See also: Thunder.
Because the electrostatic discharge of terrestrial lightning superheats the air to plasma temperatures along the length of the discharge channel in a short duration, kinetic theory dictates gaseous molecules undergo a rapid increase in pressure and thus expand outward from the lightning creating a shock wave audible as thunder. Since the sound waves propagate not from a single point source but along the length of the lightning's path, the sound origin's varying distances from the observer can generate a rolling or rumbling effect. Perception of the sonic characteristics are further complicated by factors such as the irregular and possibly branching geometry of the lightning channel, by acoustic echoing from terrain, and by the typically multiple-stroke characteristic of the lightning strike.
Since light travels at a significantly greater speed than sound through air, an observer can approximate the distance to the strike by timing the interval between the visible lightning and the audible thunder it generates. At standard atmospheric temperature and pressures near ground level, sound will travel at roughly 343m/s (1125 ft/sec); a lightning flash preceding its thunder by five seconds would be about one mile distant. A flash preceding thunder by three seconds is about one kilometer distant.
The movement of electrical charges produces a magnetic field (see electromagnetism). The intense currents of a lightning discharge create a fleeting but very strong magnetic field. Where the lightning current path passes through rock, soil, or metal these materials can become permanently magnetized. This effect is known as lightning-induced remanent magnetism, or LIRM. These currents follow the least resistive path, often horizontally near the surface but sometimes vertically, where faults, ore bodies, or ground water offers a less resistive path. Lightning-induced magnetic anomalies can be mapped in the ground,  and analysis of magnetized materials can confirm lightning was the source of the magnetization and provide an estimate of the peak current of the lightning discharge.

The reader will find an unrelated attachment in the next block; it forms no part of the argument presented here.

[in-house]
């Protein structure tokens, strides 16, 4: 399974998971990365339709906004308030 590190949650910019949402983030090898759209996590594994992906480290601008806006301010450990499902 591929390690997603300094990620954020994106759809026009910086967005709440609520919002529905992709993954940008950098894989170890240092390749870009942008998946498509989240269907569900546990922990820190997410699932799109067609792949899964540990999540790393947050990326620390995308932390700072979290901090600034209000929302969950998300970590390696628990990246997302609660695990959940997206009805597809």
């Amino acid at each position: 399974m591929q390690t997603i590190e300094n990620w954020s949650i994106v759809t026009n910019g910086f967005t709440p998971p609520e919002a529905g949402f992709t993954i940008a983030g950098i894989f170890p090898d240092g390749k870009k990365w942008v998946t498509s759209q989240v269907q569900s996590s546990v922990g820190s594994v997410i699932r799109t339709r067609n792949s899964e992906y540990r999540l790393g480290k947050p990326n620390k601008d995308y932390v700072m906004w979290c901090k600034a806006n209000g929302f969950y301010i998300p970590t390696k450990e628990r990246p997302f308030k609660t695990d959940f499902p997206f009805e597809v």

An old estimate of the frequency of lightning on Earth was 100 times a second. Now that there are satellites that can detect lightning, including in places where there is nobody to observe it, it is known to occur on average 44 ± 5 times a second, for a total of nearly 1.4 billion flashes per year. 80% of these flashes are in-cloud and 20% are cloud-to-ground.
The map at right shows that lightning is not distributed evenly around the planet. Approximately 70% of lightning occurs in the tropics where the majority of thunderstorms occur. The place where lightning occurs most often is near the small village of Kifuka in the mountains of eastern Democratic Republic of the Congo, where the elevation is around 975m (3,199feet). On average this region receives 158 lightning strikes per square kilometre (approx. 0.4 square mile) a year. Singapore has one of the highest rates of lightning activity in the world. The city of Teresina in northern Brazil has the third-highest rate of occurrences of lightning strikes in the world. The surrounding region is referred to as the Chapada do Corisco ("Flash Lightning Flatlands"). In the US, Central Florida sees more lightning than any other area. For example, in what is called "Lightning Alley", an area from Tampa, to Orlando, there are as many as 50 strikes per square mile (about 20 per km²) per year. The Empire State Building is struck by lightning on average 23 times each year, and was once struck 8 times in 24 minutes. Roy Sullivan held a Guinness World Record after surviving 7 different lightning strikes across 35 years.